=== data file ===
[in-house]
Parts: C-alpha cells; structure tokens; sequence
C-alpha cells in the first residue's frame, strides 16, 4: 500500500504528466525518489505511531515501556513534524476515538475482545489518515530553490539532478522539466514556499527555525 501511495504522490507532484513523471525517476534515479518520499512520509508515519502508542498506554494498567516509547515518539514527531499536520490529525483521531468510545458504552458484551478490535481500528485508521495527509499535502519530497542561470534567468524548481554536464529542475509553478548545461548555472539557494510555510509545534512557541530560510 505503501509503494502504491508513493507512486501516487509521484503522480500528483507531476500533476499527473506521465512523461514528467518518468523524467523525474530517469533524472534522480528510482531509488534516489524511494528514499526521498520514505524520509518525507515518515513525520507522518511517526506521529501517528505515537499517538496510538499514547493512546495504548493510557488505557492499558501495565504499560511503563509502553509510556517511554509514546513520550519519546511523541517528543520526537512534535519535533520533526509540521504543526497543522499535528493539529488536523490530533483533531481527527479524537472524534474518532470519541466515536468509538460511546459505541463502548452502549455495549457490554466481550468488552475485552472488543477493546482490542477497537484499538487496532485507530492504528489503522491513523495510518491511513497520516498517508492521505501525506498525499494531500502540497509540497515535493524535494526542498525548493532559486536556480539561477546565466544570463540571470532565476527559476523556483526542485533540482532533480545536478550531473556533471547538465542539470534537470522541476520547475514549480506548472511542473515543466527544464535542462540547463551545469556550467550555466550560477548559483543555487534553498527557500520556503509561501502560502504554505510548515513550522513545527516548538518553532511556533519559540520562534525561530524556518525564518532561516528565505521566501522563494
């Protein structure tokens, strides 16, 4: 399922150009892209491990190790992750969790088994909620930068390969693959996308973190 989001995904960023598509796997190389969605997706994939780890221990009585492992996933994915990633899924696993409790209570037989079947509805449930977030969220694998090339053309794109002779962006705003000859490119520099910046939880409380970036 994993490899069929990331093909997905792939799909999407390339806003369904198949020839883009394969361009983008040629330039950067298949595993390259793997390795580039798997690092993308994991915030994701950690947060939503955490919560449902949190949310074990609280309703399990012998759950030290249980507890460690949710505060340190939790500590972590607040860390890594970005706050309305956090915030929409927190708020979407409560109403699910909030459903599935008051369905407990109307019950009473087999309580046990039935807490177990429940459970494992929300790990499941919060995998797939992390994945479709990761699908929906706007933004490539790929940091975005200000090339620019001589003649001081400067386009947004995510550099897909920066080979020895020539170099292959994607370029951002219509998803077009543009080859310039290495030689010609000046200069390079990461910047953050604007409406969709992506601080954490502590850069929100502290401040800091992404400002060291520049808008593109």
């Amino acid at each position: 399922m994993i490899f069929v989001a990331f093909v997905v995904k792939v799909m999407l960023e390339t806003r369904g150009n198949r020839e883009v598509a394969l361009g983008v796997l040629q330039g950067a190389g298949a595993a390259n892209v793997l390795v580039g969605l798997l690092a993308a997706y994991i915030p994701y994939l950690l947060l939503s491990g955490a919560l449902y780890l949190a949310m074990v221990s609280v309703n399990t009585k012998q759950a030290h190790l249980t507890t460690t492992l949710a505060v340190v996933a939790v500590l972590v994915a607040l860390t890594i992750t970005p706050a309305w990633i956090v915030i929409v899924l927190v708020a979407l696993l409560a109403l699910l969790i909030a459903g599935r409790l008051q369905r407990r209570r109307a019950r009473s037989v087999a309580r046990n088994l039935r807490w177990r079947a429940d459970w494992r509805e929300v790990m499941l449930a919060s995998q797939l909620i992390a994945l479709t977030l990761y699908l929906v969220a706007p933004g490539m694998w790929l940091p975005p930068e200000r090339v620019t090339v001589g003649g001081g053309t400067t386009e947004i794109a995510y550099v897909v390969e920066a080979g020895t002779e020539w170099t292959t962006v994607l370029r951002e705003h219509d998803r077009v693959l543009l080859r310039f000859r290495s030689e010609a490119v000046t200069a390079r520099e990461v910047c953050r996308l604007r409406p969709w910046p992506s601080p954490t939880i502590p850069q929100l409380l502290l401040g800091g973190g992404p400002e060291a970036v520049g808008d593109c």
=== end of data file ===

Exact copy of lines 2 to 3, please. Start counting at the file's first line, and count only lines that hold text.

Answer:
Parts: C-alpha cells; structure tokens; sequence
C-alpha cells in the first residue's frame, strides 16, 4: 500500500504528466525518489505511531515501556513534524476515538475482545489518515530553490539532478522539466514556499527555525 501511495504522490507532484513523471525517476534515479518520499512520509508515519502508542498506554494498567516509547515518539514527531499536520490529525483521531468510545458504552458484551478490535481500528485508521495527509499535502519530497542561470534567468524548481554536464529542475509553478548545461548555472539557494510555510509545534512557541530560510 505503501509503494502504491508513493507512486501516487509521484503522480500528483507531476500533476499527473506521465512523461514528467518518468523524467523525474530517469533524472534522480528510482531509488534516489524511494528514499526521498520514505524520509518525507515518515513525520507522518511517526506521529501517528505515537499517538496510538499514547493512546495504548493510557488505557492499558501495565504499560511503563509502553509510556517511554509514546513520550519519546511523541517528543520526537512534535519535533520533526509540521504543526497543522499535528493539529488536523490530533483533531481527527479524537472524534474518532470519541466515536468509538460511546459505541463502548452502549455495549457490554466481550468488552475485552472488543477493546482490542477497537484499538487496532485507530492504528489503522491513523495510518491511513497520516498517508492521505501525506498525499494531500502540497509540497515535493524535494526542498525548493532559486536556480539561477546565466544570463540571470532565476527559476523556483526542485533540482532533480545536478550531473556533471547538465542539470534537470522541476520547475514549480506548472511542473515543466527544464535542462540547463551545469556550467550555466550560477548559483543555487534553498527557500520556503509561501502560502504554505510548515513550522513545527516548538518553532511556533519559540520562534525561530524556518525564518532561516528565505521566501522563494